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Phil 1200 003

Fall, 2009: Philosophy 1200, section 003: Research & Writing


Instructor: Dr. J. Bradley (Office: A-3070. Email:; Office Tel.: 737-8336; Home Tel.: 738-2201).

Lecture Times: Tuesday, Thursday, 10.30-11.50 (Slot 18).

1. Ththe course will study two major aspects of philosophy: the theory of knowledge ('epistemology') and the theory of the nature of reality ('metaphysics').

2. In these areas, we will examine our concepts of doubt, certainty, experience, reasoning, belief, and their impact on the way we understand ourselves and the world around us.

3.As textbooks, we will use René Descartes, Meditations on First Philosophy (1641); and David Hume, Treatise of Human Nature (1739). A book you will also find useful is A.J. Ayer, The Problem of Knowledge; also, A.D. Woozley, The Theory of Knowledge (both on reserve in the Library). Students are expected to consult the works on reserve for this course in the Library.


A total of FOUR essays, each to be handed in on the dates given below:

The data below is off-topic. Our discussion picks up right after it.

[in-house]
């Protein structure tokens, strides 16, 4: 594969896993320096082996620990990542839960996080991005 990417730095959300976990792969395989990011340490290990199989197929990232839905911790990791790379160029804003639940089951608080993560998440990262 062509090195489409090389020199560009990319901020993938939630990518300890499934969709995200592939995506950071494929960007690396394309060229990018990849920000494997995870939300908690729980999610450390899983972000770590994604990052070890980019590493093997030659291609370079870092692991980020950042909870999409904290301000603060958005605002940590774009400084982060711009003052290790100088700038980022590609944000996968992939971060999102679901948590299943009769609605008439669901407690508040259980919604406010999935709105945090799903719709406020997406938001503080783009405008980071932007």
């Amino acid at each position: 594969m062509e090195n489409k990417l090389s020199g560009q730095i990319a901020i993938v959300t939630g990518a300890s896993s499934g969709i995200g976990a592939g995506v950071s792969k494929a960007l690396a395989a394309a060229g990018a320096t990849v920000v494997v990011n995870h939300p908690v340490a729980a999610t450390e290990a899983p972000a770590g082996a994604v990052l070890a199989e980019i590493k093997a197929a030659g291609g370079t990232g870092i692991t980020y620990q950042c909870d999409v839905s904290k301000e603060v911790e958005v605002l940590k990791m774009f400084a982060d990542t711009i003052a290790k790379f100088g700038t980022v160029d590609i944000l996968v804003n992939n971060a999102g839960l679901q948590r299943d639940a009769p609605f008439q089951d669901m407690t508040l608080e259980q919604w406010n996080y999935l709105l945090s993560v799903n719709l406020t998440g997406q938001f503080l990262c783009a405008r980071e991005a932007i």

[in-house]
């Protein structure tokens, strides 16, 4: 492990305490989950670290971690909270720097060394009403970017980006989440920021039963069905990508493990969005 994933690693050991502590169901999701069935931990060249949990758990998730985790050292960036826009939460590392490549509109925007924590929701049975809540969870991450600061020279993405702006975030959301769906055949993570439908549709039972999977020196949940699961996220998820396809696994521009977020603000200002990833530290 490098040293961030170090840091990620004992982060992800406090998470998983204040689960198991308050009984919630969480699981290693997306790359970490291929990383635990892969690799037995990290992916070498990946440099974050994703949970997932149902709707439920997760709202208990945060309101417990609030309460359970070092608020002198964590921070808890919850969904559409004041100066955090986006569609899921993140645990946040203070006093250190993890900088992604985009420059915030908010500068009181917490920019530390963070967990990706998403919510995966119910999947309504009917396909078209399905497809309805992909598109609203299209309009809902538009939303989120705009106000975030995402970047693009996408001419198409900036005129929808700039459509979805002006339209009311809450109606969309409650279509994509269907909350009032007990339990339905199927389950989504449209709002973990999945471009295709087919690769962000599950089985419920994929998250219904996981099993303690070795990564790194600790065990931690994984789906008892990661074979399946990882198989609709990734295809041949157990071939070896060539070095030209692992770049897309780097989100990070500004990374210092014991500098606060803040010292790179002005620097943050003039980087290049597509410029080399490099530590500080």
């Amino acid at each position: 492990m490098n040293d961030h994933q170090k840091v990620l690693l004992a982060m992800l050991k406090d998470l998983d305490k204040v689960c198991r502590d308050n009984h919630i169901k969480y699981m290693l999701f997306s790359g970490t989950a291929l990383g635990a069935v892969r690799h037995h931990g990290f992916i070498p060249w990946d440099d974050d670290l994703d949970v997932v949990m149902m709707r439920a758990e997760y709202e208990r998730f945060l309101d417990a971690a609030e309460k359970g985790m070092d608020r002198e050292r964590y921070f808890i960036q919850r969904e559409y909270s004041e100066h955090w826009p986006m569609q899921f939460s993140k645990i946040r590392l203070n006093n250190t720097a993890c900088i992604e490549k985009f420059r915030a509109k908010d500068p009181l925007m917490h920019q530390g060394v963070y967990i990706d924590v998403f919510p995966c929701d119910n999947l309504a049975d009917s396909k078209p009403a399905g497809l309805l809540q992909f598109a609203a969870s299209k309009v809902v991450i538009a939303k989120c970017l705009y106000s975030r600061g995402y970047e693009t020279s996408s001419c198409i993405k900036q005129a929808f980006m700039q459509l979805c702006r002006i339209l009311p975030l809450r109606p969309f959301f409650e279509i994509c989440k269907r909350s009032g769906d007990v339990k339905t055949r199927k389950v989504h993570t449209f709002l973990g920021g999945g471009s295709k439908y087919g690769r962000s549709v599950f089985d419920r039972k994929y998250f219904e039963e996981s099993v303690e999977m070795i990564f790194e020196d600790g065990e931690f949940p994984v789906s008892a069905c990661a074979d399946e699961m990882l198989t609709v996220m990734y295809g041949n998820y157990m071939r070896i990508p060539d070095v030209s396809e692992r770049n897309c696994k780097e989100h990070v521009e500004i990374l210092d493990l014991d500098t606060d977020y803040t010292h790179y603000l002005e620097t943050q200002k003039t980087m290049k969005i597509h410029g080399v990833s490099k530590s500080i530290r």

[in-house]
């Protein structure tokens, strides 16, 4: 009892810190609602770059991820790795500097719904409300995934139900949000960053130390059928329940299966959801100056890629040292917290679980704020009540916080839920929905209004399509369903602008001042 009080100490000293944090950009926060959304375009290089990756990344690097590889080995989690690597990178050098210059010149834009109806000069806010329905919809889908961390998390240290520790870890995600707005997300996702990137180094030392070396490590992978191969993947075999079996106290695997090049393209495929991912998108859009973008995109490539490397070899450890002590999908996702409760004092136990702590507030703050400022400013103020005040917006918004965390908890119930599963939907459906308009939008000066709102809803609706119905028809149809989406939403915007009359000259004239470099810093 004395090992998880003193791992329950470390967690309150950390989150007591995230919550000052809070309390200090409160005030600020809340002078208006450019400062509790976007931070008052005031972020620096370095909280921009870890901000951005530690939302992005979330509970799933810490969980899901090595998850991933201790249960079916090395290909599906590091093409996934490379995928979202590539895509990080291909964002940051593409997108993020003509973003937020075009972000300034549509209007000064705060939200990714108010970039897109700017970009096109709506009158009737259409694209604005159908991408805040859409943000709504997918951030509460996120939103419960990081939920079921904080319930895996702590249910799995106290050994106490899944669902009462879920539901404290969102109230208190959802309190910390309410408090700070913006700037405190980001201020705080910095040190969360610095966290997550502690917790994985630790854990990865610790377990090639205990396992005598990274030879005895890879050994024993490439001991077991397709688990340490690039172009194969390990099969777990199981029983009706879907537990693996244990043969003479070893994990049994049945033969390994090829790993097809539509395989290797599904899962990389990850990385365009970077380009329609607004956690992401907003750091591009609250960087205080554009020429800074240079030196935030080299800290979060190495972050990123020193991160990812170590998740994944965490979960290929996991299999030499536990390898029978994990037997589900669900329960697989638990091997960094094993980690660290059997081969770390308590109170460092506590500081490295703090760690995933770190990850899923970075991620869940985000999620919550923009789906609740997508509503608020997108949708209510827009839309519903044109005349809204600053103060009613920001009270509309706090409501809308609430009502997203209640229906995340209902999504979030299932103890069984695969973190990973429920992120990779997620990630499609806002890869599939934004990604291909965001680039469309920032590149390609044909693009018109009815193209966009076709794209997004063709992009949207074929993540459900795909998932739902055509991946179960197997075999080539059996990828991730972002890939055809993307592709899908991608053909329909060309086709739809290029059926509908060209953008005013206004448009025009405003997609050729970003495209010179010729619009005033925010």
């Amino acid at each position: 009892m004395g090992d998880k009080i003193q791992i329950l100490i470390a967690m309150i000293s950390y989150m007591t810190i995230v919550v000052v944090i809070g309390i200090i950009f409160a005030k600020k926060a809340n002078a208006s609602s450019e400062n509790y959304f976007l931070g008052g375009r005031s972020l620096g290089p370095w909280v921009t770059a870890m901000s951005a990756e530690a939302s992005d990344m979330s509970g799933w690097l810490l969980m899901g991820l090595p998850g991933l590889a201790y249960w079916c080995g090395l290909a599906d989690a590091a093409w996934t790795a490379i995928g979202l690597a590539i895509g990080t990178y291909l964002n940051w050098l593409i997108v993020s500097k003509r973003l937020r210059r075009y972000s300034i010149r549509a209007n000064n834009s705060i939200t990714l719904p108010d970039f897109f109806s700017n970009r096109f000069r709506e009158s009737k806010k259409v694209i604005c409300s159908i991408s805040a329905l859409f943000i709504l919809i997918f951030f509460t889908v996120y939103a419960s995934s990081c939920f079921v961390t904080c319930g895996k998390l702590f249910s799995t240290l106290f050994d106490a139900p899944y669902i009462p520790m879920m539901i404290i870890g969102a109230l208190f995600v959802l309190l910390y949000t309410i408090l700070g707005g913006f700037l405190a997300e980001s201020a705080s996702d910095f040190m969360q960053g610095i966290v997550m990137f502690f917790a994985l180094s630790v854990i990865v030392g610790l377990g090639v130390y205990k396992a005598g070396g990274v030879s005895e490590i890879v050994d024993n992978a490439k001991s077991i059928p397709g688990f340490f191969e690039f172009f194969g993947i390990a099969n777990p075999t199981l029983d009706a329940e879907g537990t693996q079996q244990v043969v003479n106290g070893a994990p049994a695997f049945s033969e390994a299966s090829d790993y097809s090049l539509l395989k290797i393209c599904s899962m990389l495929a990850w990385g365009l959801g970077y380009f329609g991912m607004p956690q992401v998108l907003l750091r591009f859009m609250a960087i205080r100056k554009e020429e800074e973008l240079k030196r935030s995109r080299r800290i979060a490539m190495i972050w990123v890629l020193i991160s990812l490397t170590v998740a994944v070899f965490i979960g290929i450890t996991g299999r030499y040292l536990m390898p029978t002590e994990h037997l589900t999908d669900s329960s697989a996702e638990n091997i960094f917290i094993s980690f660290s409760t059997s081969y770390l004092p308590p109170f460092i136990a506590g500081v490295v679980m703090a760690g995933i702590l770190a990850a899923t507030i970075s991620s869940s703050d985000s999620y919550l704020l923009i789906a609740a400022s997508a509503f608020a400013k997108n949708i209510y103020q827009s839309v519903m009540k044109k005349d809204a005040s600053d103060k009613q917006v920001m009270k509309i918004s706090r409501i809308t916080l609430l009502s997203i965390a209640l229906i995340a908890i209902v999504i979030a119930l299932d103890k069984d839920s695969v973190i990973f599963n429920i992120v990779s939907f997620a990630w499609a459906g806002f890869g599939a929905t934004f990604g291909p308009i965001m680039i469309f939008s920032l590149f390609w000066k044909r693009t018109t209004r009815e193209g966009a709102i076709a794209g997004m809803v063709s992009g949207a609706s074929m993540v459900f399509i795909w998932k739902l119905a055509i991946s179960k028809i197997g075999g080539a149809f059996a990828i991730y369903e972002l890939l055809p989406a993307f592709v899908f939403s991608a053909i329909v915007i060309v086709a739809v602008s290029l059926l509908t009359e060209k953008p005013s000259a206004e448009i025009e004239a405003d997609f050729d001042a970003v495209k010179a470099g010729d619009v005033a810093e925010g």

1.Tuesday, September 29 - Descartes on Doubt.

2.Tuesday, October 20 - Descartes on Certain Knowledge.

3.Tuesday, November 17 - Hume on Reasoning, Feeling, and Belief.

4.Thursday, December 3 - ‘Are matters of belief matters of reasoning?’

(Titles of the first three essays will be given in class)

Please note:

1. It is essential that the concepts and issues discussed IN CLASS be referred to and considered in the essays. SO ATTENDANCE IN CLASS IS A CONDITION OF THE GRADING OF EACH ESSAY AND OF THE AWARD OF A FINAL GRADE. Obviously, essays will also be expected to refer to and to show good knowledge of the set texts.

2. It is essential that the dates of submission be strictly adhered to. Late submissions will be penalized.

3. I expect a handwritten essay to be 6 to 9 sides in length. Writing should be double- spaced. (Typed essays are much preferred!). Essays should be handed in at class on the assigned date.

4. Each of the essays will be given an "approximate" mark within a few days of submission. ALL essays will be handed in at the end of term for the final course mark, which will take in to account improvements displayed in the essays as the course progresses. So

5. There is no examination. Course marks are based on the quality of the essays (which depends, in great part, on class attendance).

6. Please note that no essays will be accepted by email. Requests of any kind (e.g. extensions) should be made in person. This is a real, not a virtual or pseudo- university, so students are very welcome to discuss issues in person! Office Hours are Tuesday, Thursday, 12.00-2.00, but feel free to discuss philosophical issues with me at any convenient time.